by James E. Fargo, FSA Scot

This surname is derived from the Gaelic which meant ‘son of the grey lad’. Some associated spellings are Galashan, Glassin, MacGlass, MacGlossen and MacGolash.

An extract from the Session Minutes records states that on April 11, 1744, Susan McGlashan, wife of Donald Robertson in Easter Kindrochit breached the Sabbath by leading a horse with a load of baggage on its back from the boat of Apersuanie to their house. She was summoned to answer for said breach.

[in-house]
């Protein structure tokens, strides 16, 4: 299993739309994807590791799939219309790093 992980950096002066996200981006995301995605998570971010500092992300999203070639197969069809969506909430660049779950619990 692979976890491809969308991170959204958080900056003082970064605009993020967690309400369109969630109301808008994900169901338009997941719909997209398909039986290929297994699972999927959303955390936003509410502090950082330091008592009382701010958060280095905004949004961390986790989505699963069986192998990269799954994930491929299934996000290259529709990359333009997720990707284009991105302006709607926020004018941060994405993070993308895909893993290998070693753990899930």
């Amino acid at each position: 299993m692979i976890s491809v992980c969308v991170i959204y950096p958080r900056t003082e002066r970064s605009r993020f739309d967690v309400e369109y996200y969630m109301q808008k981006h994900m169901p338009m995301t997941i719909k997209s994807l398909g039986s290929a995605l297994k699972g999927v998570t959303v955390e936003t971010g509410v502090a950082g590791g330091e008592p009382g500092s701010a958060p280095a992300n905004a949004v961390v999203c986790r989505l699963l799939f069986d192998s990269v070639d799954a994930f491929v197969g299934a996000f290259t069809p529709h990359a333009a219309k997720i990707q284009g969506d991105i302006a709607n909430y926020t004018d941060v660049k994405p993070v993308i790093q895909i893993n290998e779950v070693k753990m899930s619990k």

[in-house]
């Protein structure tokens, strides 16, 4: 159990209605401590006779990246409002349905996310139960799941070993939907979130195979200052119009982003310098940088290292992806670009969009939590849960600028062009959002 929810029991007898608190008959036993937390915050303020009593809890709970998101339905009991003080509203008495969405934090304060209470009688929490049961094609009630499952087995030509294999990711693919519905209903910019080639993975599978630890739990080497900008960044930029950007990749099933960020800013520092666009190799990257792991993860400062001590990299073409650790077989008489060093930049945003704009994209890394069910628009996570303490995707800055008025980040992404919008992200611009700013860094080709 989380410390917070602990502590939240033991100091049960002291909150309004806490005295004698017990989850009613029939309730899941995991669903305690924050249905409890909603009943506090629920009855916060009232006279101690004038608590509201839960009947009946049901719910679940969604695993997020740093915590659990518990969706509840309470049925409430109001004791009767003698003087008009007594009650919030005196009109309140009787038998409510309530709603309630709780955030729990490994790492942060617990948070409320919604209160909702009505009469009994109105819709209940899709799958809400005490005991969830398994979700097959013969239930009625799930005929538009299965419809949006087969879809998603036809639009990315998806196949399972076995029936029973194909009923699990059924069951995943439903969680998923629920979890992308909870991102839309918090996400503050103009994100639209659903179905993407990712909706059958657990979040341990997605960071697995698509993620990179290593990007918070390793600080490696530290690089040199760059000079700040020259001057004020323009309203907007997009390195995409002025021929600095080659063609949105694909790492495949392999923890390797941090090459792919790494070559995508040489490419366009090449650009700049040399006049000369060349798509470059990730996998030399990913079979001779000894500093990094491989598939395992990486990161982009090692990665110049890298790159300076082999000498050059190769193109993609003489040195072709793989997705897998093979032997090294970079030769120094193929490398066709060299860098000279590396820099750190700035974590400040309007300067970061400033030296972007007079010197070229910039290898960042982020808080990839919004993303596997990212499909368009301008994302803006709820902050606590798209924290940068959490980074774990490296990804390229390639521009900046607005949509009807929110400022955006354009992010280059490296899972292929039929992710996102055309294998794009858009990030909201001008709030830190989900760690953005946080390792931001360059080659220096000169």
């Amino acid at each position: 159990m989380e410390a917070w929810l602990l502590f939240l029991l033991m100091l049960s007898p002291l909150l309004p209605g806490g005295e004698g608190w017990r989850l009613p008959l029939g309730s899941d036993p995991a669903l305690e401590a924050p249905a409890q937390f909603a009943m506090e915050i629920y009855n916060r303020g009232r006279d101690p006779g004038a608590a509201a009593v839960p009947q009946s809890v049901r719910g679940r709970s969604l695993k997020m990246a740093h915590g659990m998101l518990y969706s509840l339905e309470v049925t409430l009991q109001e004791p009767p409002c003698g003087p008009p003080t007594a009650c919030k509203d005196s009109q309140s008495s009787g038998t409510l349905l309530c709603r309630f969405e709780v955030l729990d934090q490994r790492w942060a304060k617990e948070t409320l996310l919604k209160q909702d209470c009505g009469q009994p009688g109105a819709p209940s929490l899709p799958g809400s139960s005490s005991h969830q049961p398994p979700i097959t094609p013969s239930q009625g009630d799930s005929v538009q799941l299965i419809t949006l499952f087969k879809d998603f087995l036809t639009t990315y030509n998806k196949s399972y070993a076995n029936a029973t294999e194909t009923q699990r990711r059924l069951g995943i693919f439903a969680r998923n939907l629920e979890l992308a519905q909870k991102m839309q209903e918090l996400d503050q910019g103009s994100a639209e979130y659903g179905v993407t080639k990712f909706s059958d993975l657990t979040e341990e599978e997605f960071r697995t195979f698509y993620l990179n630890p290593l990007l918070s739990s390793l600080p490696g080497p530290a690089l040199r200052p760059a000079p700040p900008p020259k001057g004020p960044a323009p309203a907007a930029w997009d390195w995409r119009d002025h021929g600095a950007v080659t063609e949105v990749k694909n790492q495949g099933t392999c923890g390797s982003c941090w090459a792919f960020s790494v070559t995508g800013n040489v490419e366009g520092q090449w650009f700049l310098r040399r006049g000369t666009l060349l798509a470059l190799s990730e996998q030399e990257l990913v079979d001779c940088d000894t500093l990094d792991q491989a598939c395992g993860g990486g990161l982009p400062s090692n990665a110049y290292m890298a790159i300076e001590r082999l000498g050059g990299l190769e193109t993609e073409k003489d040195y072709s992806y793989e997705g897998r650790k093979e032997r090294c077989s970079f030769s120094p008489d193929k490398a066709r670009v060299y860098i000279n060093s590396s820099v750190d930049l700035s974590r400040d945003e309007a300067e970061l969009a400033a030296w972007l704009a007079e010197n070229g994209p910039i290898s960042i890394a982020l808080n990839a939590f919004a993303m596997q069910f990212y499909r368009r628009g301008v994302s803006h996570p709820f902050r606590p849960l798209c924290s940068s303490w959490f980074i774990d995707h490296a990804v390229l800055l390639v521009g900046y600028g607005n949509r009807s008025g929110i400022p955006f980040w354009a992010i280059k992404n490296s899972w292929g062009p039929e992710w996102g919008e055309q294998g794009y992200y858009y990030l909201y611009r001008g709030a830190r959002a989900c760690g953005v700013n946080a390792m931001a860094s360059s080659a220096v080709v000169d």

The inn at Blair Atholl in 1746 was called the MacGlashan Inn after the proprietor.

The MacGlashan surname is also associated with the Stewarts of Atholl. The surname may also have been assumed after the ’45 Rising when English troops were garrisoned in Atholl and it wasn’t safe to be known as either Robertson or Stewart.

Kerr, John, "Church and Social History of Atholl", Perth, 1998, p. 32
McNie, Alan, "Clan Robertson", Cascade Publishing Co., Jedburgh, 1989, p. 29
Robertson, James A., "Gaelic Topography of Scotland", Edinburgh, 1869, pp. 447
Smith, Philip D., "Tartan for Me"